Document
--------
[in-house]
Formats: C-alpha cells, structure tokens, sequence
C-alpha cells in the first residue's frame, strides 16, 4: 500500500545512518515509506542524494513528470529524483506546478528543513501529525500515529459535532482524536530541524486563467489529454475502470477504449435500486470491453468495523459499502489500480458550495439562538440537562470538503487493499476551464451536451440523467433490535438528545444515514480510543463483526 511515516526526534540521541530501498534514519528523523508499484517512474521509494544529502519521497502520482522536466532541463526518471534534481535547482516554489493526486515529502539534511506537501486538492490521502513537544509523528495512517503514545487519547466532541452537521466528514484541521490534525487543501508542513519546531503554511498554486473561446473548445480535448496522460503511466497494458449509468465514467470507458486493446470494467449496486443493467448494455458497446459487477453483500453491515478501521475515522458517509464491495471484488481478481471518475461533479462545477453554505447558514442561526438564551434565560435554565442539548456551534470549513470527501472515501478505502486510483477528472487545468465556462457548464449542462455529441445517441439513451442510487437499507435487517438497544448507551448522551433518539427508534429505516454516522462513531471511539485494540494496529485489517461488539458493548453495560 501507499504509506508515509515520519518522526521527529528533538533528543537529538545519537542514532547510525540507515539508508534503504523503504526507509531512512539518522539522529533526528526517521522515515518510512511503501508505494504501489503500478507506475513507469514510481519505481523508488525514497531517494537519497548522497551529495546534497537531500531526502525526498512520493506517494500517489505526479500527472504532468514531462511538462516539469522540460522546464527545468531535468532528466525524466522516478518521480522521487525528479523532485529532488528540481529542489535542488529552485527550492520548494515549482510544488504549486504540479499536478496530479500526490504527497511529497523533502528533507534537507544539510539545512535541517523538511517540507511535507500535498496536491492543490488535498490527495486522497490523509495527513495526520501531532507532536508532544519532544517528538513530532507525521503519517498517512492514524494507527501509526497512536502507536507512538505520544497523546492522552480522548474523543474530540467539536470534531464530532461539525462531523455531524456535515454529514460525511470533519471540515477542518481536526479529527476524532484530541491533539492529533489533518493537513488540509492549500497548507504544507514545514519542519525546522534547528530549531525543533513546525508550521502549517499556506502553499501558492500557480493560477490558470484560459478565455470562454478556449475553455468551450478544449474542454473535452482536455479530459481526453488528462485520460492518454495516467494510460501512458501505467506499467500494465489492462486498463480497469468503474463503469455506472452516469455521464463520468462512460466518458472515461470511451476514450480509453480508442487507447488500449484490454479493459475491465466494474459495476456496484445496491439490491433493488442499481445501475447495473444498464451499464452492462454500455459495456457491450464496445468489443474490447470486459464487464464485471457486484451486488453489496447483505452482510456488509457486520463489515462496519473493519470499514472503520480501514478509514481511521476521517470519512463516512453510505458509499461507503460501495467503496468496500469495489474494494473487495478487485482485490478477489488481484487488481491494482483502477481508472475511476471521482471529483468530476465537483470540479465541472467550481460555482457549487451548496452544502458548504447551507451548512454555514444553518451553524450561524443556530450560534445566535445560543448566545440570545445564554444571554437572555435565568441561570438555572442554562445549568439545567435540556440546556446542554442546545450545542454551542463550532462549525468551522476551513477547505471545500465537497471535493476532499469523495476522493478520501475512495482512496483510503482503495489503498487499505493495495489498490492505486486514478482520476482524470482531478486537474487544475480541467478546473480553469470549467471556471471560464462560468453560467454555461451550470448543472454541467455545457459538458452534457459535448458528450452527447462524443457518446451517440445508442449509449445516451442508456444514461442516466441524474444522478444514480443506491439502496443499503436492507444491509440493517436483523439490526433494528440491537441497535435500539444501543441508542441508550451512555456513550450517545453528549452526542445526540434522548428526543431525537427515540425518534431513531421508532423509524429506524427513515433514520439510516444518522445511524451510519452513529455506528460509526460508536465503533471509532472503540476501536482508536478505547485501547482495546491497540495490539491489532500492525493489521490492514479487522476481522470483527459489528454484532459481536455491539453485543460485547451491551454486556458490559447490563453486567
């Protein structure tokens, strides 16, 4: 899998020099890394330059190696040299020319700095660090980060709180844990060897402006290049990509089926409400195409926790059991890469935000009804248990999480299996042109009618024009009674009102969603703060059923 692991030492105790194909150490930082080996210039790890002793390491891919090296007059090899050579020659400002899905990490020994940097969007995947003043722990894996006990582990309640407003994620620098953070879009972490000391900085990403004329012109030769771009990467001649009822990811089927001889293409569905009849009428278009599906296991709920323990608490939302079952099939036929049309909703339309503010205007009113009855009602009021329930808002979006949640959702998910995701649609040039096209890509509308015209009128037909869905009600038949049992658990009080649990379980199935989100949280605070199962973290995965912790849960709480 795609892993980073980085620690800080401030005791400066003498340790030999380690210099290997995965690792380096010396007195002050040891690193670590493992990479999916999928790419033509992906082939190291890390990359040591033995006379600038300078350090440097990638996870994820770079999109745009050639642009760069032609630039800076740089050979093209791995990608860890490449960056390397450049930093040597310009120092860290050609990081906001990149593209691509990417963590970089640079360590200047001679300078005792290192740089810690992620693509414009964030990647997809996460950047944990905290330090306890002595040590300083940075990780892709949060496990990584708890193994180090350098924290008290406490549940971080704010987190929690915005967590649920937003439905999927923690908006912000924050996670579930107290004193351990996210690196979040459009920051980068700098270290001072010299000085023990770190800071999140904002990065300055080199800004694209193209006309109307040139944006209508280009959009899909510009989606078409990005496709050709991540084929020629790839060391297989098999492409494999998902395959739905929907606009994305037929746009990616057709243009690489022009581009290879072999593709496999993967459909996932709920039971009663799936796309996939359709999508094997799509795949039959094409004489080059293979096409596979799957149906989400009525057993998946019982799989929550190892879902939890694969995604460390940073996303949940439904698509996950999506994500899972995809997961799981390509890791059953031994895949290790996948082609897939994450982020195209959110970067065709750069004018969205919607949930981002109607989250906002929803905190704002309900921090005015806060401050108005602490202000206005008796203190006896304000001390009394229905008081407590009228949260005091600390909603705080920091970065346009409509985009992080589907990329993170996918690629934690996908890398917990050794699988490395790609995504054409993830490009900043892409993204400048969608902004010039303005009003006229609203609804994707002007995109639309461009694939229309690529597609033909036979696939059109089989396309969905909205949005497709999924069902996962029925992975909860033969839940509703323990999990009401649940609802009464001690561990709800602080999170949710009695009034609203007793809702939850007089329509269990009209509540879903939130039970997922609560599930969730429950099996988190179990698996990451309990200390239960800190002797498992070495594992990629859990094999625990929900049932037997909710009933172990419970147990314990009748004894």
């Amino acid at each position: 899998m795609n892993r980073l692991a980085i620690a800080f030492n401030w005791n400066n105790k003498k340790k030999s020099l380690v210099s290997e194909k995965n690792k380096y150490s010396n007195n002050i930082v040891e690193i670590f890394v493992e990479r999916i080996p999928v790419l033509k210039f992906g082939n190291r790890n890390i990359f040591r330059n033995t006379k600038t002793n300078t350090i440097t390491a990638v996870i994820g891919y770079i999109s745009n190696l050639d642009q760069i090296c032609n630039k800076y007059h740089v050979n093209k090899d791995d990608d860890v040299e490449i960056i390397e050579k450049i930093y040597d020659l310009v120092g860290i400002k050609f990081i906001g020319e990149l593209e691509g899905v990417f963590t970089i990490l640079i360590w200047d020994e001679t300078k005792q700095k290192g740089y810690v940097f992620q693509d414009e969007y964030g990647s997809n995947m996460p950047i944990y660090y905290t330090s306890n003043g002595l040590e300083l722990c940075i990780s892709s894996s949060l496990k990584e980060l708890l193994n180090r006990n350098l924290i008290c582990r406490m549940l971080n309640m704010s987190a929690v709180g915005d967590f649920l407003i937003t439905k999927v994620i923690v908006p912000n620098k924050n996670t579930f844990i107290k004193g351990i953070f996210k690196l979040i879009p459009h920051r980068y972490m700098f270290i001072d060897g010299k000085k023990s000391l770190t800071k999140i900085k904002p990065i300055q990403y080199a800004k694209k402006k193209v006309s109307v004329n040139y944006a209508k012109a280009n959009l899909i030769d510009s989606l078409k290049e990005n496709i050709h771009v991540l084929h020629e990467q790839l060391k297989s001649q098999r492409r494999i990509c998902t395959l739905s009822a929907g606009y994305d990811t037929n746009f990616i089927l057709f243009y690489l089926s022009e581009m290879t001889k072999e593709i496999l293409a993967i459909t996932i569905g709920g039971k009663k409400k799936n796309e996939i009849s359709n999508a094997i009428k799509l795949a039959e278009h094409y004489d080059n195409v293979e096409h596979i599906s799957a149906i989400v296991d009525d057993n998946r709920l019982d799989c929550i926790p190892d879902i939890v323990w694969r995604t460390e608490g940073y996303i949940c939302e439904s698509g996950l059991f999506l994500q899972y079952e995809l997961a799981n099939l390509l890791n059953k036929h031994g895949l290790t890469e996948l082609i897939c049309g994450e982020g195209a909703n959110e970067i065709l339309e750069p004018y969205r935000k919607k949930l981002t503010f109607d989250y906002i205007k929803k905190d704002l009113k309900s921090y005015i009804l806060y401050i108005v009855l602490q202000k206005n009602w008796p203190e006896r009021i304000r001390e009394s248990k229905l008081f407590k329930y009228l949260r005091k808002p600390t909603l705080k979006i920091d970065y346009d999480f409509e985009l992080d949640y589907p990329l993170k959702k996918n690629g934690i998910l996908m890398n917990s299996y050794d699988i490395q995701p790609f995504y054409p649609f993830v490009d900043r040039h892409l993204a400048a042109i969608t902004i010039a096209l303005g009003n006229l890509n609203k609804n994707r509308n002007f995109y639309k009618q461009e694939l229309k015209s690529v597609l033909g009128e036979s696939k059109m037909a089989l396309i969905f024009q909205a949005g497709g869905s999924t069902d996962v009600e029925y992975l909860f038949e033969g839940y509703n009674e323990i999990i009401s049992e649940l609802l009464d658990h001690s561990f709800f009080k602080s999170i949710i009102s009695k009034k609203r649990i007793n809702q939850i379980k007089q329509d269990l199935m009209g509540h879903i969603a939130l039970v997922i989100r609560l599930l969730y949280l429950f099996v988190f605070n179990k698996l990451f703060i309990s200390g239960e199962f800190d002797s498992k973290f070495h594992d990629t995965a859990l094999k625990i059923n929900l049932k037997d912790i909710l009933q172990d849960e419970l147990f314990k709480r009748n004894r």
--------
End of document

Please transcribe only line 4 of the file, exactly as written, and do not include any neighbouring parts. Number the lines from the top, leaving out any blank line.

């Protein structure tokens, strides 16, 4: 899998020099890394330059190696040299020319700095660090980060709180844990060897402006290049990509089926409400195409926790059991890469935000009804248990999480299996042109009618024009009674009102969603703060059923 692991030492105790194909150490930082080996210039790890002793390491891919090296007059090899050579020659400002899905990490020994940097969007995947003043722990894996006990582990309640407003994620620098953070879009972490000391900085990403004329012109030769771009990467001649009822990811089927001889293409569905009849009428278009599906296991709920323990608490939302079952099939036929049309909703339309503010205007009113009855009602009021329930808002979006949640959702998910995701649609040039096209890509509308015209009128037909869905009600038949049992658990009080649990379980199935989100949280605070199962973290995965912790849960709480 795609892993980073980085620690800080401030005791400066003498340790030999380690210099290997995965690792380096010396007195002050040891690193670590493992990479999916999928790419033509992906082939190291890390990359040591033995006379600038300078350090440097990638996870994820770079999109745009050639642009760069032609630039800076740089050979093209791995990608860890490449960056390397450049930093040597310009120092860290050609990081906001990149593209691509990417963590970089640079360590200047001679300078005792290192740089810690992620693509414009964030990647997809996460950047944990905290330090306890002595040590300083940075990780892709949060496990990584708890193994180090350098924290008290406490549940971080704010987190929690915005967590649920937003439905999927923690908006912000924050996670579930107290004193351990996210690196979040459009920051980068700098270290001072010299000085023990770190800071999140904002990065300055080199800004694209193209006309109307040139944006209508280009959009899909510009989606078409990005496709050709991540084929020629790839060391297989098999492409494999998902395959739905929907606009994305037929746009990616057709243009690489022009581009290879072999593709496999993967459909996932709920039971009663799936796309996939359709999508094997799509795949039959094409004489080059293979096409596979799957149906989400009525057993998946019982799989929550190892879902939890694969995604460390940073996303949940439904698509996950999506994500899972995809997961799981390509890791059953031994895949290790996948082609897939994450982020195209959110970067065709750069004018969205919607949930981002109607989250906002929803905190704002309900921090005015806060401050108005602490202000206005008796203190006896304000001390009394229905008081407590009228949260005091600390909603705080920091970065346009409509985009992080589907990329993170996918690629934690996908890398917990050794699988490395790609995504054409993830490009900043892409993204400048969608902004010039303005009003006229609203609804994707002007995109639309461009694939229309690529597609033909036979696939059109089989396309969905909205949005497709999924069902996962029925992975909860033969839940509703323990999990009401649940609802009464001690561990709800602080999170949710009695009034609203007793809702939850007089329509269990009209509540879903939130039970997922609560599930969730429950099996988190179990698996990451309990200390239960800190002797498992070495594992990629859990094999625990929900049932037997909710009933172990419970147990314990009748004894």